Friday, October 14, 2005

So Near Yet So Far

Nobody knows if it was supposed to be that big. But somehow it turned out to be that. The most recognizable reward for a Physicist (or for an Economist and so on). Like any other subjective award - its often not fair - but that has not taken off the glitter a bit. The Swedish Prize as it colloquially referred to, is still the ultimate laurel in the field.

And amazingly - we almost had a winner this year. Like many of the illastrious Physics programs across the country - we dont have Nobel Laureates walking down the hallway - so this indeed means a lot to an emerging program like us. The Physics Nobel this year has been partially awarded to Roy Glauber from Harvard "for his contribution to the quantum theory of optical coherence.”. UF Physics and Mathematics Professor John Klauder helped to work out the mathematical theory of this phenomenon.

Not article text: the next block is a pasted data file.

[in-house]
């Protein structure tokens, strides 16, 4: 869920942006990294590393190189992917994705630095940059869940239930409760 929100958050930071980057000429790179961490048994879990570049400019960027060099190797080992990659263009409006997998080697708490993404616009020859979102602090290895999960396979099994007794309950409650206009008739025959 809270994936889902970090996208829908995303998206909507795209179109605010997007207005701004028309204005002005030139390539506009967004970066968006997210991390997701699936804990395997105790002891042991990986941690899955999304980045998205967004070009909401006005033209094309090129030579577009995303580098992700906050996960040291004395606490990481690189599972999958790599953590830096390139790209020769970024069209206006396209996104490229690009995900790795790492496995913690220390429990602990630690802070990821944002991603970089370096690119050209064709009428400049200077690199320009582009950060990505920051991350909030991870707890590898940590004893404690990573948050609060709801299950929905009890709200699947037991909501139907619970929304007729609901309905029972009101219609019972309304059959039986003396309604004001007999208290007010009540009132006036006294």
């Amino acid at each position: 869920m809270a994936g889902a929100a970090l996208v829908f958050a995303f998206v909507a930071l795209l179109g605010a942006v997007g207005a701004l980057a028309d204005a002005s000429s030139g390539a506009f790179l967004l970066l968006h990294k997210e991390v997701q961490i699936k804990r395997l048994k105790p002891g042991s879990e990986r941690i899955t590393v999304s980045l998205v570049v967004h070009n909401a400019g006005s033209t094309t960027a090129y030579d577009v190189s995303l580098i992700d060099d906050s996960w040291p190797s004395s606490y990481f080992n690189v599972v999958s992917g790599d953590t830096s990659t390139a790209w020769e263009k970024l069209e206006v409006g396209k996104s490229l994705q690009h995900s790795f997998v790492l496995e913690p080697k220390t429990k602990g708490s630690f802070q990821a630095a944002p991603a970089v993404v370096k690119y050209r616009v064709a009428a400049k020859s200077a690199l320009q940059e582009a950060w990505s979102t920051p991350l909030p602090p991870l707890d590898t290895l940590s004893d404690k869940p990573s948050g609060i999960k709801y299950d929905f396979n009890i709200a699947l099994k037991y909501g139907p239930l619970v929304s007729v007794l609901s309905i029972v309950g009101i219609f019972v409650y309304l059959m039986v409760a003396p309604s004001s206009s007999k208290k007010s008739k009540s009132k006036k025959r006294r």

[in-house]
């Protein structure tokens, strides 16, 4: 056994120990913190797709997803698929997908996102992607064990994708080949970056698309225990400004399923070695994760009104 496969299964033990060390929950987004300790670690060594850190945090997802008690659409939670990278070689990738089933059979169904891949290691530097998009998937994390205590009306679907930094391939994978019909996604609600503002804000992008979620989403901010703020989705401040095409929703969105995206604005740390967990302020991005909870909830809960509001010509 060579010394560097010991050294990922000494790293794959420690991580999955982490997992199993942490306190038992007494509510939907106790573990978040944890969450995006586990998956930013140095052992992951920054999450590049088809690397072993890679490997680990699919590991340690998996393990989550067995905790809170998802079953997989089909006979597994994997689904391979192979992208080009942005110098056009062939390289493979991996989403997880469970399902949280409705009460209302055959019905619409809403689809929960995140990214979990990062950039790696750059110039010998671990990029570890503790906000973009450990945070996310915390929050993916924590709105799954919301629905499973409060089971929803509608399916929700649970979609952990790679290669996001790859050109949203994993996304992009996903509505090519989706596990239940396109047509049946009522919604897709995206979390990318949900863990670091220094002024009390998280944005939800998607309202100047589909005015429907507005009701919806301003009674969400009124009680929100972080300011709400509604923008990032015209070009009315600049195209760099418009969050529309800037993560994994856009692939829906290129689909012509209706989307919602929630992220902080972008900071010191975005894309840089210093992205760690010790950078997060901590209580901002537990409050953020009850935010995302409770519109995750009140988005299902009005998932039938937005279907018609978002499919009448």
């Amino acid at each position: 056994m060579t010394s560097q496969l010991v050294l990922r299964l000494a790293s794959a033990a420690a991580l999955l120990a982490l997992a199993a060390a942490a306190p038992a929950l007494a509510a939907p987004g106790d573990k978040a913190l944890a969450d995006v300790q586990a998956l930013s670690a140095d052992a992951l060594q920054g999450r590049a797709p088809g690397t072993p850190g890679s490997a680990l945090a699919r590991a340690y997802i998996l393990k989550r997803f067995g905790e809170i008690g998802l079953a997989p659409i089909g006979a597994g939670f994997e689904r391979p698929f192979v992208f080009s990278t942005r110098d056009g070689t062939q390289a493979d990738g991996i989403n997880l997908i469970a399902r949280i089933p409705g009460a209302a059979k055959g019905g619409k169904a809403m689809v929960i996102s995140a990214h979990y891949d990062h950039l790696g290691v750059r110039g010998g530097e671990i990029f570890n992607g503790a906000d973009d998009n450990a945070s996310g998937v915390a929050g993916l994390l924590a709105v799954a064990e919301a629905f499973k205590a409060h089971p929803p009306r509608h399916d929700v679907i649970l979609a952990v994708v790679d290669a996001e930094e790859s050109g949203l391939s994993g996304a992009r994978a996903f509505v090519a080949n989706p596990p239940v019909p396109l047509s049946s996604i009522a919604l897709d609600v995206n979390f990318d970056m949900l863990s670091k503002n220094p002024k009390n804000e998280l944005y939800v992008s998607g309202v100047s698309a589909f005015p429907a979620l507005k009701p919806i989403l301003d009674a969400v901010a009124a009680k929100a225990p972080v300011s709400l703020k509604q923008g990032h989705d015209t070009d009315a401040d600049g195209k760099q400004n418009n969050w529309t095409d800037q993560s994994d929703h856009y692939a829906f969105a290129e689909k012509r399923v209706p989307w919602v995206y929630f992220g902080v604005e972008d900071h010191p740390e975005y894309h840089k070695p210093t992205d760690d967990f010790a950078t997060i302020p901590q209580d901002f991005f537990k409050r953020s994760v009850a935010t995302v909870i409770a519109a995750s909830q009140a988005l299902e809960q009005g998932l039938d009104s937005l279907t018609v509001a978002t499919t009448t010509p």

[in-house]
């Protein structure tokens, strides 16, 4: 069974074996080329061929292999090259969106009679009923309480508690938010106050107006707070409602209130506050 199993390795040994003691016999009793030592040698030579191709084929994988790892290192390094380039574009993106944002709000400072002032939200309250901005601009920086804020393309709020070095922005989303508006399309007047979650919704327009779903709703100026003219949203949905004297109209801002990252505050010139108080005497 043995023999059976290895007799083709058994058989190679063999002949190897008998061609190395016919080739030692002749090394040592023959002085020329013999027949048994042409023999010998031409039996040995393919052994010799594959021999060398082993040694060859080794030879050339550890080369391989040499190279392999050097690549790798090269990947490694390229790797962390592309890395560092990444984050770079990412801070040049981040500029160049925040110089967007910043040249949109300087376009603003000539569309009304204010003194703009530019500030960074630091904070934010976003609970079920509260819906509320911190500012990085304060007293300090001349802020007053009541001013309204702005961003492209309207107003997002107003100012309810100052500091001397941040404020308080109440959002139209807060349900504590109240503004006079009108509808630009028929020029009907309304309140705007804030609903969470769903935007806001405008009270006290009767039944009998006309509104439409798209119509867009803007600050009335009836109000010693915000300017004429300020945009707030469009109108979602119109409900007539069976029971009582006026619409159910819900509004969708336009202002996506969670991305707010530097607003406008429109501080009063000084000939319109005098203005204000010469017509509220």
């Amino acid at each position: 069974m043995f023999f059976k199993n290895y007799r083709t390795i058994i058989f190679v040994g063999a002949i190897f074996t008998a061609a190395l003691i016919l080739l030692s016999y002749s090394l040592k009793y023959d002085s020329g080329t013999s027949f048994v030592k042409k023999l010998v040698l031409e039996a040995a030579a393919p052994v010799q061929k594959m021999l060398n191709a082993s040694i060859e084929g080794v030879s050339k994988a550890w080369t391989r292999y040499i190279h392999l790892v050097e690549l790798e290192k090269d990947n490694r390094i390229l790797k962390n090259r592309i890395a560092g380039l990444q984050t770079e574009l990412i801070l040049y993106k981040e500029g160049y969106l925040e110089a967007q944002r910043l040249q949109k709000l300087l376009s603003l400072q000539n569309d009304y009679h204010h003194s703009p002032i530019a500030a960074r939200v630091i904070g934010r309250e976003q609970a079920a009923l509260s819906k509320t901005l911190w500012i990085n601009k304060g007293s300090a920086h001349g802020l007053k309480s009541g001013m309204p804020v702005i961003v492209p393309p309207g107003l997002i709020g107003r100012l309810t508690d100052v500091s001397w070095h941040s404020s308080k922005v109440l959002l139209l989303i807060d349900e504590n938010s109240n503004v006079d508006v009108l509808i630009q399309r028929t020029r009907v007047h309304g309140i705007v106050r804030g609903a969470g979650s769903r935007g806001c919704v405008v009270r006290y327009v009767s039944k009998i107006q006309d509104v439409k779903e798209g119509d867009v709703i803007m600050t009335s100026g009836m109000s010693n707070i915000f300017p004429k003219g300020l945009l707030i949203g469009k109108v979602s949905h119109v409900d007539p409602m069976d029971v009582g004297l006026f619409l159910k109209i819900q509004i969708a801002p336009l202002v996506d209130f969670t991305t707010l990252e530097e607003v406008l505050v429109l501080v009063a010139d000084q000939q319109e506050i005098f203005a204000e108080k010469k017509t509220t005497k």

Part of the citation reads: “The mathematical formalism of quantized fields was developed in parallel with Glauber’s work on their applications. E.C.G. Sudarshan drew attention to the use of coherent state representations for the approach to classical physics; at this point he refers to Glauber’s work. Together with J.R. Klauder he proceeded to develop the mathematical formalism of Quantum Optics; their approach is presented in their textbook. After the initial contributions, many authors applied Glauber’s results to the rapidly evolving experimental situation in optical physics, thus creating the field today called ‘Quantum Optics’.”

We felt that Klauder deserved more than just a mention - afterall Glauber used and extended his formalism of Coherent States in Quantum Optics. But alas that did not happen. And we still await a Nobel Prize winner from UF Physics.

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